Dozens killed after Baghdad lifts curfew

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The Independent Online

Mortars slammed into crowded Baghdad neighbourhoods, killing 18 people and injuring dozens, as security measures were eased in the capital after the bombing of a revered Shia shrine and a wave of bloody sectarian violence.

At least nine others victims, including two teenage boys playing football in Baqouba, were killed in other attacks yesterday.

A 24-hour transport ban remained in effect in Baghdad and its suburbs as authorities tried to halt the violence that has claimed nearly 200 lives since the Shia Askariya shrine was destroyed in Samarra on Wednesday. But traffic restrictions were lifted in the strife-prone provinces of Diyala, Babil and Salahuddin, where the shrine was located.

At least seven mortar rounds hit in a Shia enclave of Dora, a predominantly Sunni Arab district and one of the most dangerous parts of the city. Eighteen people were reported killed and at least 45 injured.

Britain's former ambassador to Iraq, Sir Jeremy Greenstock, warned that the country was slipping into a state of low-level civil war, with the conflict pitting rival ethnic and religious groups against each other. The sectarian fighting, he said, bore a resemblance to ethnic cleansing in some parts of the country.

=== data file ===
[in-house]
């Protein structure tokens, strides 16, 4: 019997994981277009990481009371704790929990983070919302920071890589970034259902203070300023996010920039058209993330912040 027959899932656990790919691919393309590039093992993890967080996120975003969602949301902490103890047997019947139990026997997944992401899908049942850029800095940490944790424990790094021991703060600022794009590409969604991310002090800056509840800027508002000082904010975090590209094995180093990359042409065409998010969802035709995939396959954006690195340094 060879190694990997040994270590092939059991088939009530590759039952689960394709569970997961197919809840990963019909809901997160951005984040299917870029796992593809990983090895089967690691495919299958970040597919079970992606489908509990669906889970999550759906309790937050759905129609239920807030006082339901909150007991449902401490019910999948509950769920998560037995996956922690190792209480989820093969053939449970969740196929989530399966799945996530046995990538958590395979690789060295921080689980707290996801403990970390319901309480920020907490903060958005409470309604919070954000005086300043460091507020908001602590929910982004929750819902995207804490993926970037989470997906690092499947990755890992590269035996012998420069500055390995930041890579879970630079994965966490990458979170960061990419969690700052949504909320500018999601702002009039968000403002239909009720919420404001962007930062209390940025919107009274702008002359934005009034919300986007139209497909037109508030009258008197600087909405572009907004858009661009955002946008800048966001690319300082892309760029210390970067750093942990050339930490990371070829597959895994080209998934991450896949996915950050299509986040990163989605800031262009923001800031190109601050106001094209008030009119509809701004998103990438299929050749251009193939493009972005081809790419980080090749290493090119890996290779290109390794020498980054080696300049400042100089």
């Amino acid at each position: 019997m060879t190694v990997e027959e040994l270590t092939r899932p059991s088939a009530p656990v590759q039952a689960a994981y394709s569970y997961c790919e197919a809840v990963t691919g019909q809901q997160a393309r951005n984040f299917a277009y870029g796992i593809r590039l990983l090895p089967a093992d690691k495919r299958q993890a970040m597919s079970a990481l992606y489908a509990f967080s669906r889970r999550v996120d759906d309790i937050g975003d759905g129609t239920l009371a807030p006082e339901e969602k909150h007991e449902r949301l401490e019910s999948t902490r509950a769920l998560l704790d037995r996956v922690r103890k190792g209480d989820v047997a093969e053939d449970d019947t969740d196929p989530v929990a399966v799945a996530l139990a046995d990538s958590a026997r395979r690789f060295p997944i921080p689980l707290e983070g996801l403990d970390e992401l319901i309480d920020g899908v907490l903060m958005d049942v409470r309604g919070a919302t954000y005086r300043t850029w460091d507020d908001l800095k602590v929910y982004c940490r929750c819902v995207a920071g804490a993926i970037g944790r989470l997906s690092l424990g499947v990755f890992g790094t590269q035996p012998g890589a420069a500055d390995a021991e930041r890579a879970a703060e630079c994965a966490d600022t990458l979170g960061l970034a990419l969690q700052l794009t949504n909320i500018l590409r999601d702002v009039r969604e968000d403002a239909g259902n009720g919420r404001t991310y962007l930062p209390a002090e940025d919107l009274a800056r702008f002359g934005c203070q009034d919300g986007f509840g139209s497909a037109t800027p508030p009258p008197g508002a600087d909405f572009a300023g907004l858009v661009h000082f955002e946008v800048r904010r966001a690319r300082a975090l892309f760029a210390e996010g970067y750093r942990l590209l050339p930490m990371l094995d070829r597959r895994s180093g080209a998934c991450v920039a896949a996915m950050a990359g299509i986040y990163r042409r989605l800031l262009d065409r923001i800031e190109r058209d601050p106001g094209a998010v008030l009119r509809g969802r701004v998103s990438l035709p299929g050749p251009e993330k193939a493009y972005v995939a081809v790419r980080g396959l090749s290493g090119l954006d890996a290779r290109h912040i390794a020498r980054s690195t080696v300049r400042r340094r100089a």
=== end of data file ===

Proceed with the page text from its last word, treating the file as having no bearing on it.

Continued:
"One could almost call it a low-level civil war already," Sir Jeremy told the Jonathan Dimbleby programme on ITV1.

Although he did not believe that a "classic civil war" would follow, he said he feared local communities would look to militias for protection, ignoring the central authorities.

"The unity of the country, the forward progress of the country would be lost," Sir Jeremy said. "There are elements of ethnic cleansing, getting a minority community out of an area so that the majority community can take over, in certain parts of Iraq."

As night fell, there were more explosions in Baghdad. The two teenagers died when gunmen stepped from a car and fired on them in a Shia-Sunni mixed neighbourhood northeast of the capital. Another group of football players found three bodies in Mahmoudiya, south of Baghdad. The victims had been handcuffed, blindfolded and shot in the head and chest, according to police.

President George Bush spoke with seven leaders of Shia, Sunni Arab and Kurdish political parties on Saturday in an attempt to get a new government back on track.AP